Is a one-night stay in the lab really enough to conclude? First-night effect and night-to-night variability in polysomnographic recordings among different clinical population samples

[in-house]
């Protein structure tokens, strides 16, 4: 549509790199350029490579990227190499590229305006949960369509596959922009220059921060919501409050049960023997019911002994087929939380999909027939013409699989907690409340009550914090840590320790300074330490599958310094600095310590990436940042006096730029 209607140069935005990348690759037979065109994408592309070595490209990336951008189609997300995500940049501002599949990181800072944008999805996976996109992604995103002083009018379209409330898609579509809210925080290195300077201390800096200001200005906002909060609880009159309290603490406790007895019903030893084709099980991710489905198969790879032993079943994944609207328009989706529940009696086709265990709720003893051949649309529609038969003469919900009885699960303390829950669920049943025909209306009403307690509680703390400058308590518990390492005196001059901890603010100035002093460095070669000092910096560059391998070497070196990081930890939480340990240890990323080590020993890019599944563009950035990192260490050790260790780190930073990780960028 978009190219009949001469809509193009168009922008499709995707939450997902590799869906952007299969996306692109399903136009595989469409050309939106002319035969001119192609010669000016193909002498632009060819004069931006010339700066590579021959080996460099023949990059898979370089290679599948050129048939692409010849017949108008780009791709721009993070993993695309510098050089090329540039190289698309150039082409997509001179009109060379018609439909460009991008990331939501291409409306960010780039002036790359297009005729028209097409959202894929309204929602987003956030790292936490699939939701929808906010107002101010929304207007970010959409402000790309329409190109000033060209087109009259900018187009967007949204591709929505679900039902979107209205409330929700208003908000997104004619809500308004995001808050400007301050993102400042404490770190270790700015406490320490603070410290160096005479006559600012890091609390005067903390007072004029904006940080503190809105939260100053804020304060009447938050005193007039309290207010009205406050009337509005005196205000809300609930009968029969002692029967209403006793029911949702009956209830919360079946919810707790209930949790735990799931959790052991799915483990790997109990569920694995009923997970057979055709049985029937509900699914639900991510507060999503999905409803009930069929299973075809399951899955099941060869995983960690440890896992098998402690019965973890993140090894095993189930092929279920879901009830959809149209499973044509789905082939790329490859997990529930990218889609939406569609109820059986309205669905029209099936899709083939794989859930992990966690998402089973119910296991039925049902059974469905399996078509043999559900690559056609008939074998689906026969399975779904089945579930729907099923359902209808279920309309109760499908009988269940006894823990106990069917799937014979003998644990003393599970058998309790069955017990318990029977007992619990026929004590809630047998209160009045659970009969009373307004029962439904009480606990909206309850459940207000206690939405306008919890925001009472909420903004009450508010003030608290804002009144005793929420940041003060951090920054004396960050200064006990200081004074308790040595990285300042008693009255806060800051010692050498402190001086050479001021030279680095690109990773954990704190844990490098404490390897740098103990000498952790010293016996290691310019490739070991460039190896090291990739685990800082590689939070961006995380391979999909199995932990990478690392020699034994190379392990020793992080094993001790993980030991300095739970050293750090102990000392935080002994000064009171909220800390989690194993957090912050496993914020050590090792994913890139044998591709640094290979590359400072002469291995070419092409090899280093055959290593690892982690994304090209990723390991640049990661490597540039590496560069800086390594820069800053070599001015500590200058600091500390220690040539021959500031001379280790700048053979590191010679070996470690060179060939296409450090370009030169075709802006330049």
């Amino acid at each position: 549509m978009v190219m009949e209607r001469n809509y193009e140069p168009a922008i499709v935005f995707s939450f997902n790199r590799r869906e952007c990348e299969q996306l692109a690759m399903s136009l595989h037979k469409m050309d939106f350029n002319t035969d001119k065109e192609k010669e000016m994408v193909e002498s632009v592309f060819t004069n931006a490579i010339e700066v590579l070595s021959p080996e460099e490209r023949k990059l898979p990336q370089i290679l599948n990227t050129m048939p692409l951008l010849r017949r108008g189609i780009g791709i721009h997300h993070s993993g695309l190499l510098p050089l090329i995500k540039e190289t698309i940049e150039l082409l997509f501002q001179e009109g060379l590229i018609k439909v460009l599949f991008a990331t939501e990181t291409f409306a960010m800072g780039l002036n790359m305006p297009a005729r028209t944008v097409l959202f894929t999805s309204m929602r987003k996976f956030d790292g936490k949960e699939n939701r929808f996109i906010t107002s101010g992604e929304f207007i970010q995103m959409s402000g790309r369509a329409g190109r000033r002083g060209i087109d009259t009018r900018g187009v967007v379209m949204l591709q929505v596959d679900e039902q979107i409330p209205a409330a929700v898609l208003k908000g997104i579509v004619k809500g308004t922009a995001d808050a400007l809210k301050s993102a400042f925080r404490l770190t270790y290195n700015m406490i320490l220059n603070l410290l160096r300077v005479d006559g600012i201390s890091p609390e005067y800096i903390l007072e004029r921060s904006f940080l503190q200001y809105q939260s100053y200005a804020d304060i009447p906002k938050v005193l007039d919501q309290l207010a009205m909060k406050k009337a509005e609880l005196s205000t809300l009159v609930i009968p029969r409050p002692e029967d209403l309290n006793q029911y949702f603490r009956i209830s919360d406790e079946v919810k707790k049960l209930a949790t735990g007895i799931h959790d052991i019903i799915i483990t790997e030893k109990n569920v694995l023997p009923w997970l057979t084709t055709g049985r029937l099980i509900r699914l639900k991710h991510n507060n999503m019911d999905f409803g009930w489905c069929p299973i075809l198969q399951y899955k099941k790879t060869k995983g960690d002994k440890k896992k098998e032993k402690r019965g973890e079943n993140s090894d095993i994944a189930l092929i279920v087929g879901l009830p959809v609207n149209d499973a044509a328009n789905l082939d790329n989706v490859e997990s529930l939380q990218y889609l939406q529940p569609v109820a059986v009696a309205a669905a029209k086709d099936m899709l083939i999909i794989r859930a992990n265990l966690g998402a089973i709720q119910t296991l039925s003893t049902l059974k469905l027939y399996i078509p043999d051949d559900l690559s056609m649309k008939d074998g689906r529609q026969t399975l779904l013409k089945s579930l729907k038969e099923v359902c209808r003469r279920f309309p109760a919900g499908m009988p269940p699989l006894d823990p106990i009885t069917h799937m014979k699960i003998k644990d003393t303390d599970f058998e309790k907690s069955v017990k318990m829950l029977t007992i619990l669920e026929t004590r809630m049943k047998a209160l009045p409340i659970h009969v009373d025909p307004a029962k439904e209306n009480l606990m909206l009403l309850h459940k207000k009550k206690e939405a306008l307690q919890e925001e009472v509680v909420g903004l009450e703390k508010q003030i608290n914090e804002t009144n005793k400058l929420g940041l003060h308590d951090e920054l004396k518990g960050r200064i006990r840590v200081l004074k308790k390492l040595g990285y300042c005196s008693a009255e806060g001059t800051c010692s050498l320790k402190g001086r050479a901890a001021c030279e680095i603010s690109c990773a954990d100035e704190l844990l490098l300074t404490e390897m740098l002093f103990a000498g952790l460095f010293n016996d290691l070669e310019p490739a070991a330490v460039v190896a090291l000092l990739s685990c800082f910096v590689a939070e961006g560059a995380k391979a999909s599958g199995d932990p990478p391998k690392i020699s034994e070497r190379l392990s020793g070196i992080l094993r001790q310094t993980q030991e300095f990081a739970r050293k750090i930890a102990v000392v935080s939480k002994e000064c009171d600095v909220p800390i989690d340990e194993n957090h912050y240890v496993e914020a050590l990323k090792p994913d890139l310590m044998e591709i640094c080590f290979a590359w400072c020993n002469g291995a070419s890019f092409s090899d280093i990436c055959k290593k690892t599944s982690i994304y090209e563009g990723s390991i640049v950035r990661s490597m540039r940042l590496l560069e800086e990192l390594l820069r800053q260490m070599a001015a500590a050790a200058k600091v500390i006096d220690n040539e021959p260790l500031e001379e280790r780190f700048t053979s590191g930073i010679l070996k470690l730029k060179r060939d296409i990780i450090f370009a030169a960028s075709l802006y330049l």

While polysomnography remains the current gold standard in sleep investigation, guidelines for single night versus consecutive recordings in a sleep laboratory have been disputed mainly because of two phenomena: the first-night effect and night-to-night variability. One hundred and twenty nine subjects, that underwent two consecutive nights of polysomnographic recording in a general University Hospital's sleep lab, were divided into four groups: sleep-related breathing disorders (SRBD), insomnia, movement and behavioral disorders and a healthy control (HC) group based on their complaints at admission and sleep study results. Sleep parameters of both consecutive two nights were compared and analyzed. All groups showed a significant first-night effect. However the latter seemed more pronounced in the insomnia group. Furthermore, a clinically significant intra-patient night-to-night variability was found for the apnea-hypopnea index in the SRBD-group. Due to the observed first-night effect among any subject group and the potential impact of night-to-night variability of the apnea-hypopnea index, we conclude that the clinical assessment of sleep disorders should be similar in every patient. Hence, the present study underlines the importance of two consecutive nights of polysomnographic recording as a potential reference standard for the execution of sleep investigations.

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